Middle School (6th-8th)
Focusing on collaboration and interdisciplinary learning, the Gilkey International Middle School follows the International (IB) Middle Years Programme to deliver one core curriculum in five different languages.
Students with high-level second-language skills enter immersion tracks in French, German, Mandarin Chinese, or Spanish. Students who are not already bilingual enter an English-focused track (International Track) and begin a second language of their choice.
All middle school students learn a new language from native-speaking teachers, who collaborate to develop units of study that are consistent across all languages. After graduating from middle school, students leave FAIS well-prepared for high school and beyond with solid grounding in the traditional disciplines, the ability to communicate in multiple languages, and an appreciation for the diversity of world cultures.
In 6th grade, students grow accustomed to a new schedule, interact with multiple teachers who all have different sets of expectations, and face increased homework and more formal assessments.
Students also leave their roles as the oldest in their elementary school and are introduced to a new and different middle school community. As teachers, administrators, and parents, we want to ease this transition. We strive to challenge our students to embrace a wider, more complex world while providing a supervised and nurturing atmosphere. This transition between childhood and young adulthood illustrates the mystery and beauty of early adolescence.
Our curriculum for 6th grade emphasizes work habits and skills within inquiry-based content, so that children gain independence and efficiency in their learning and improve their organizational skills. Time is allotted for independent study and development of study skills, during which teachers supervise homework and reinforce good study habits. Our intellectually challenging 6th grade curriculum also includes many opportunities for creativity.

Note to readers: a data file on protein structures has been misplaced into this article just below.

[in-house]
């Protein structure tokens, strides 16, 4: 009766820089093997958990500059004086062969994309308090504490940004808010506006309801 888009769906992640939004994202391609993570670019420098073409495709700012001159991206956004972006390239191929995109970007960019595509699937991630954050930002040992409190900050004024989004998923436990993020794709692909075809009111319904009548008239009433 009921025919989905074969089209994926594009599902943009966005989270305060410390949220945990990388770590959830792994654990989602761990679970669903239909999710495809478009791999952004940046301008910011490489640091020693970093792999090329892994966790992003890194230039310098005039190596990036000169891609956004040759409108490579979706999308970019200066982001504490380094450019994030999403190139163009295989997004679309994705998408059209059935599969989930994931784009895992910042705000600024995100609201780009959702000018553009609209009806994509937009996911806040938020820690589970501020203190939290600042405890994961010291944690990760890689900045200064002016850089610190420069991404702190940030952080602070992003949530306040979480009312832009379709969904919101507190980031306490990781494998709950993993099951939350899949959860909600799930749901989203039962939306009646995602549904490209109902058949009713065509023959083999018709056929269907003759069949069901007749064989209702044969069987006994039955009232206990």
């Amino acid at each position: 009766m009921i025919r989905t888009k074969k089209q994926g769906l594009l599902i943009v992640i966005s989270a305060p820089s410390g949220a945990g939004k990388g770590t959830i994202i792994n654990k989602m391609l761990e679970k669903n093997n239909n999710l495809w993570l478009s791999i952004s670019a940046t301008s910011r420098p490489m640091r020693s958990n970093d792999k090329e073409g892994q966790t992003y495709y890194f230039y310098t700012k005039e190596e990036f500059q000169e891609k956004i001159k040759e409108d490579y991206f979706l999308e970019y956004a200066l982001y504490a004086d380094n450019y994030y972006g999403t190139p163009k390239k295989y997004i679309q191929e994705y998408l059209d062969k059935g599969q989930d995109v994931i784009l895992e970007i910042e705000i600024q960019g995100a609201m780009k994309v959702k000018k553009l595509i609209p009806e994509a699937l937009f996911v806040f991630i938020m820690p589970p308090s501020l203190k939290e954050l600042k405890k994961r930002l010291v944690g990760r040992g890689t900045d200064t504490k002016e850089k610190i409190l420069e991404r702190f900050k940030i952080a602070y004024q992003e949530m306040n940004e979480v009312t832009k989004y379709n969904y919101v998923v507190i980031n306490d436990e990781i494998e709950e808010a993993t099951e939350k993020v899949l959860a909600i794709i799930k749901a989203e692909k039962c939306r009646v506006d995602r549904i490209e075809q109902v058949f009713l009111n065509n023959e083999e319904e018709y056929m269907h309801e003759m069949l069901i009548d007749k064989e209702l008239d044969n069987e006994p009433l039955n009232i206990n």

Just as 6th grade is the year of novelty, 7th grade is the year of independence and assertion. Socially, independence reveals itself in the need for deeper, more meaningful friendships. Academically, independence takes the form of questioning the limits and of not taking anything for granted.
The energy 7th grade students demonstrate is a great asset in the classroom, leading to interactive projects and increased discussion. They are becoming capable of independent thinking and thrive on exploring the limits of their ideas. This strong desire for self-sufficiency is fostered and directed positively by our teaching team. 7th graders suddenly seem able to organize themselves better, and can handle more complex research assignments; they usually enjoy group projects and conduct such projects with enthusiasm.
In the 7th grade, we continue to provide a stimulating and caring academic environment, challenging our students to think critically and thoroughly. In a climate of confidence, our students express, support, and respect each other’s ideas and differences.
Academically, 8th grade is a challenging year, during which expectations are higher. It is our students’ last chance before high school to develop more autonomy, and gain confidence in themselves and their abilities.
Eighth grade students no longer require as much parental involvement with homework. Debating skills are becoming more refined, and opinions are better formed and more personal. Eighth graders are also better able to hear other people’s points of view. Socially, eighth graders highly value their friendships. Social groups get larger, and social activities take a wider amplitude. It is a time when their friends become the people they rely on the most.
Courses demand greater personal responsibility, encompass a broader range of knowledge, and require dense personal reflection by the student. We trust that eighth grade students are able to embrace both an intense social life and still thrive academically. We want to give them a chance to prove that they can handle the responsibilities of young adulthood, yet still feel that they are all important members of a nurturing and supportive community.
Language immersion is more than learning another language. FAIS uses language as a lens to help students understand other cultures, think with a global perspective, and navigate the broader world around us.
The IB is a worldwide network of schools committed to creating a better and more peaceful world by developing inquiring, knowledgeable, and caring young people. FAIS uses the IB as a framework for delivering our French-based curriculum in a language immersion setting.
The reasons our families love FAIS are as broad as their backgrounds. We hope these firsthand experiences help capture what it’s like to be a member of our community, from parents and grandparents to students and alumni.